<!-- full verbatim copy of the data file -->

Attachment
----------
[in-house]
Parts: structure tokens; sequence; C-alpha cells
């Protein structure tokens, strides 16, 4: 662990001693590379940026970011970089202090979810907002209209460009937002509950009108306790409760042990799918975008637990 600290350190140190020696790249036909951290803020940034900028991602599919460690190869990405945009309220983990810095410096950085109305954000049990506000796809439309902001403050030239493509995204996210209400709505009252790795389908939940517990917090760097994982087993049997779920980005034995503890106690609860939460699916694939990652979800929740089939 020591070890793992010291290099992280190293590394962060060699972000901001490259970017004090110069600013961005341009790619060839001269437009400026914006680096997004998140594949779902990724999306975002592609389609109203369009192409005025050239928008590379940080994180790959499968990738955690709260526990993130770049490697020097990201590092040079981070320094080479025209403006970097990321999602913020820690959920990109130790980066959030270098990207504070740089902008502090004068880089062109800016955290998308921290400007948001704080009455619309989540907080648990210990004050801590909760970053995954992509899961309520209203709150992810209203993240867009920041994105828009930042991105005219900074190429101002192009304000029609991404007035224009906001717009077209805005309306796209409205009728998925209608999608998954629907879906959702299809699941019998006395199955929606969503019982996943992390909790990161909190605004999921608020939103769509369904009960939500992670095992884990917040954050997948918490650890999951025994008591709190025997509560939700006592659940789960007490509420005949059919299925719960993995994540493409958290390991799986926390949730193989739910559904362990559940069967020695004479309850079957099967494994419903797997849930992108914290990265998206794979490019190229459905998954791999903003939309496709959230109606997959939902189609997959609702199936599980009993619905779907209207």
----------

[in-house]
Parts: structure tokens; sequence; C-alpha cells
């Protein structure tokens, strides 16, 4: 662990001693590379940026970011970089202090979810907002209209460009937002509950009108306790409760042990799918975008637990 600290350190140190020696790249036909951290803020940034900028991602599919460690190869990405945009309220983990810095410096950085109305954000049990506000796809439309902001403050030239493509995204996210209400709505009252790795389908939940517990917090760097994982087993049997779920980005034995503890106690609860939460699916694939990652979800929740089939 020591070890793992010291290099992280190293590394962060060699972000901001490259970017004090110069600013961005341009790619060839001269437009400026914006680096997004998140594949779902990724999306975002592609389609109203369009192409005025050239928008590379940080994180790959499968990738955690709260526990993130770049490697020097990201590092040079981070320094080479025209403006970097990321999602913020820690959920990109130790980066959030270098990207504070740089902008502090004068880089062109800016955290998308921290400007948001704080009455619309989540907080648990210990004050801590909760970053995954992509899961309520209203709150992810209203993240867009920041994105828009930042991105005219900074190429101002192009304000029609991404007035224009906001717009077209805005309306796209409205009728998925209608999608998954629907879906959702299809699941019998006395199955929606969503019982996943992390909790990161909190605004999921608020939103769509369904009960939500992670095992884990917040954050997948918490650890999951025994008591709190025997509560939700006592659940789960007490509420005949059919299925719960993995994540493409958290390991799986926390949730193989739910559904362990559940069967020695004479309850079957099967494994419903797997849930992108914290990265998206794979490019190229459905998954791999903003939309496709959230109606997959939902189609997959609702199936599980009993619905779907209207």